Presenter: LeConté J. Dill, Dr.P.H., M.P.H., SUNY Downstate Medical Center

The objective of this FAES Graduate School is to provide a deeper understanding of epidemiologic research methodology that can be used to interpret critically the results of epidemiologic research. This understanding is the result of investigating conceptual models for study designs, disease frequency, measures of association and impact, imprecision, bias, and effect modification. The course emphasizes the interpretation of research, even when the design or execution of the respective research is less than ideal.

Format: Online
Eligibility: Open to the Public
Offered by: The Foundation for Advanced Education in the Sciences (FAES)

The objective of this FAES Graduate School course is to provide an introduction to the principles and methods of epidemiology, defined as the study of the distribution and determinants of disease in populations. Lectures, problem sets, and outside reading will cover ecologic, case-control, cohort, and experimental studies. Topics to be discussed will include study design, measures of disease risk, sources of bias, methods of controlling for extraneous factors, principles of screening, and interpretation of data. Illustrations will include classic and contemporary examples in acute and chronic disease.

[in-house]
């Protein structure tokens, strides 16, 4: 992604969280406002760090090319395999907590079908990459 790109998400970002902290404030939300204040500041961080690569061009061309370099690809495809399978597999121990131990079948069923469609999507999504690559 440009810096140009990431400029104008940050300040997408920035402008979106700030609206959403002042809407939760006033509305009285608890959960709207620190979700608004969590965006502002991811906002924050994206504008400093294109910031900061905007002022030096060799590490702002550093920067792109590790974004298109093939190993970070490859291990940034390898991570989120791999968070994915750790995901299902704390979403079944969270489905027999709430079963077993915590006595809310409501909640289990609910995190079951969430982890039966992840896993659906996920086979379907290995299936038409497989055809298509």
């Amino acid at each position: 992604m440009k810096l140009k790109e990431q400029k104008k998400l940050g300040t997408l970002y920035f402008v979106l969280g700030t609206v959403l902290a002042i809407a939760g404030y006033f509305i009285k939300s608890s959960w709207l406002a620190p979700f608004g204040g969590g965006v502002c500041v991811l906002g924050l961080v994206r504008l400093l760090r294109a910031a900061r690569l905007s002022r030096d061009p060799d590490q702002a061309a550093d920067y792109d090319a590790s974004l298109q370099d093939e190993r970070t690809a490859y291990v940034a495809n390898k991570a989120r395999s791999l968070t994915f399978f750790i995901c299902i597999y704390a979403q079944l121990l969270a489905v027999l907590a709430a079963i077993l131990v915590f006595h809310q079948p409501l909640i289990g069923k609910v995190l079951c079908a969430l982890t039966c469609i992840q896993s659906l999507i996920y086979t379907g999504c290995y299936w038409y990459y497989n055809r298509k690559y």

This is the first part of a two-part course. Registration is required separately for each part of the course.

Format: Online
Eligibility: Open to the Public
Offered by: The Foundation for Advanced Education in the Sciences (FAES)

This week-long immersion program provides 30 selected investigators with a thorough introduction to selected mHealth methodologies that may be used to study behavioral and social dimensions of public health. Participants work with expert mentors to create their own inter-disciplinary mobile health projects.

The mHealth training institute is funded via the NIH BD2K Program. The NIH BD2K Program is funded by all the NIH Institutes and Centers and receives support from the NIH Common Fund and the NIH Office of Behavioral Health and Social Sciences Research (OBSSR). 

Format: Online
Dates: Offered Annually (Check Course Website for Current Dates)
Length: 1-week
Eligibility: Open to the Public
Offered by: National Institutes of Health (NIH) and University of California, Los Angeles (UCLA)

Mixing qualitative and quantitative research methods can provide deeper exploration of causal mechanisms, interpretation of variables, and contextual factors that may mediate or moderate the topic of study. In this Methods: Mind the Gap webinar, Dr. Leonard Jason provides an introduction to the different approaches used in conducting mixed-methods research, including the benefits and challenges.